Amidst the raging Gulf crisis, there is still hope for conciliation as Qatar’s foreign minister Sheikh Tamim Bin Hamad Al Thani said today that Doha was ready for mediation efforts after the Arab’s biggest power severed ties with it, adding that Qatar’s ruler had delayed a speech in order to give Kuwait a chance to ease regional tensions.
It is worthy to mention worthy that Saudi Arabia, Egypt, the United Arab Emirates and Bahrain severed diplomatic relations with Qatar in a coordinated move yesterday. Yemen, Libya's eastern-based government and the Maldives joined later and transport links were shut down.
Foreign Minister of Qatar Shaikh Tamim Bin Hamad Al Thani spoke by telephone overnight with his counterpart in Kuwait, which has maintained diplomatic ties with Qatar, and decided to postpone a speech to the Qatari people as requested. Doha also decided not to retaliate against the measures.
The Foreign Minister said, “Qatar wants to give Kuwait's Shaikh Sabah Al Ahmad Al Jaber Al Sabah the ability to proceed and communicate with the parties to the crisis and to try to contain the issue.”
He added that the measures taken against Qatar had an "unprecedented impact" on its citizens and on family relations in the Gulf Arab region, but said Doha will not take counter measures.
He reiterated that “Qatar believes such differences between sister countries must be resolved through dialogue.”
Meanwhile, Kuwait ruler is expected to travel to Saudi Arabia on Tuesday and meet King Salman bin Abdulaziz of Saudi Arabia, over the latest crisis, Gulf Arab officials said.
Amir of Kuwait, His Highness Sheikh Sabah Al Ahmed Al Jaber Al Sabah is acting as a mediator between Doha and some other Gulf Arab states including Saudi Arabia, which have severed diplomatic and transport ties with Doha.
Sushma Swaraj concerns for Indians
When asked to give reaction on the current Gulf crisis, Indian Minister of External Affairs Sushma Swaraj said India didn't foresee any problems for its bilateral relations in the Gulf as it is an internal matter of GCC (Gulf Coordination Council).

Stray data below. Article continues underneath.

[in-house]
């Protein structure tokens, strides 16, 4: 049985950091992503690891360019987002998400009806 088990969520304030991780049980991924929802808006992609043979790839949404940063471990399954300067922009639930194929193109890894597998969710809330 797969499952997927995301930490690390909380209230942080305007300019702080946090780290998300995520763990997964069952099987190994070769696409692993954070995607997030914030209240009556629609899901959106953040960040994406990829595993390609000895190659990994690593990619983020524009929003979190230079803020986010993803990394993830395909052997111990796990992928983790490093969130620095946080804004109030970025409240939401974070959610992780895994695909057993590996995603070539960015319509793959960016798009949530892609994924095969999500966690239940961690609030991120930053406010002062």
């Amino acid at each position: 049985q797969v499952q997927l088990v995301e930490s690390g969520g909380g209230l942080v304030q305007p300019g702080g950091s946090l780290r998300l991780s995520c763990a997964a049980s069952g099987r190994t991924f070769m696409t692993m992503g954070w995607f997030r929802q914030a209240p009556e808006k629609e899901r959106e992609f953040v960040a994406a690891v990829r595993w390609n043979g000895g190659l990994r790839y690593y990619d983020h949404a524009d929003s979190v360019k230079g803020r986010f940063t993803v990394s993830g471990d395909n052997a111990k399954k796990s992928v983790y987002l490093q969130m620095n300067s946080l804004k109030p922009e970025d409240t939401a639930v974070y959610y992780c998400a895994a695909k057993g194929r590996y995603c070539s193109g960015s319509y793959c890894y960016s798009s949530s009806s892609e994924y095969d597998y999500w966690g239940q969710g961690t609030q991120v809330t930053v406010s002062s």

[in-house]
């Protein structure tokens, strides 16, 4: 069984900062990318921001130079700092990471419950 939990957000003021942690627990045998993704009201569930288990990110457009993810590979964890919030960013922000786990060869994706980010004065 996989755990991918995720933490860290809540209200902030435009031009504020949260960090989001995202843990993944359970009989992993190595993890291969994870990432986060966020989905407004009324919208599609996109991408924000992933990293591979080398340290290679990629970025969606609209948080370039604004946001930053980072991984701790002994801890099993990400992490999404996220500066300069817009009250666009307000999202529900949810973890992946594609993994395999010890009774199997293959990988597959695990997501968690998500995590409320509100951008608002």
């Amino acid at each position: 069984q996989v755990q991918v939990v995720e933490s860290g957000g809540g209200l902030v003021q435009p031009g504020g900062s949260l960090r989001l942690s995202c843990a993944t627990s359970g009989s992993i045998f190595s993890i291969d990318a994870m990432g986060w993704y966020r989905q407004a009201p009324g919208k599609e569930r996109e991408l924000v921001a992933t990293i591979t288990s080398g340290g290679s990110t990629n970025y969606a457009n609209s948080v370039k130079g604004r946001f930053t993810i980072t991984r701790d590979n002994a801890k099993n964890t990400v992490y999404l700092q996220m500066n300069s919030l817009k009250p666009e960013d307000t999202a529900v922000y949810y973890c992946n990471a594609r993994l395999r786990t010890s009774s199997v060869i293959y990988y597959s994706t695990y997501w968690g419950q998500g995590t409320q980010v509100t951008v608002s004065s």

She added, “Our only concern is about Indians there. We are trying to find out if any Indians are stuck there. They (Gulf nations) have done this before, we hope things will get better soon.”
Saudi Arabia revokes license of Qatar Airways
Due to the severing of ties of Qatar with Saudi Arabia, UAE and Bahrain, Qatar’s planes have lost the privilege of using the airspace of Bahrain, Saudi Arabia and the UAE and the three countries will not fly their planes into Qatar.
Several Qatar Airways flights have been either delayed or cancelled. Today Qatar Airways ended its silence, amid a barrage of frantic customer calls, confirming that it would refund tickets.
Saudi Arabia's General Authority of Civil Aviation (GACA) has also revoked the license of Qatar Airways and ordered its offices to be closed within 48 hours, the regulatory body said in a statement.
Any licenses granted to Qatar Airways employees would also be withdrawn, the statement said.
Residents of Doha rush to supermarkets
Meanwhile, due to the current crisis, residents in Doha rushed to supermarkets to stock up on food items. Photographs of empty chiller shelves have already been circulating on social media sites, as residents reportedly cleared out stores of chicken and other fresh and frozen meat in some shops.
Qatar’s main trade partners are Saudi Arabia and the United Arab Emirates and both Riyadh and Abu Dhabi have decided to limit their transactions with Doha.
Analysts have warned that if the current crisis escalates, then it could lead to food shortages and rise of prices. The country imports approximately 90 per cent of its food, with over 40 per cent alone coming via its single land border with Saudi Arabia.
“There will be shortages of food, certain things will be hard to find,” Christian Henderson, a Middle Eastern food expert at SOAS University in London, told a Dubai based newspaper by phone.
Qatar is heavily exposed to the international market, Henderson added, and because it gets so much of its produce through its land border with Saudi Arabia, “prices will undoubtedly rise.”
Dairy, meat, vegetables and other fresh foods are expected to be heavily impacted.
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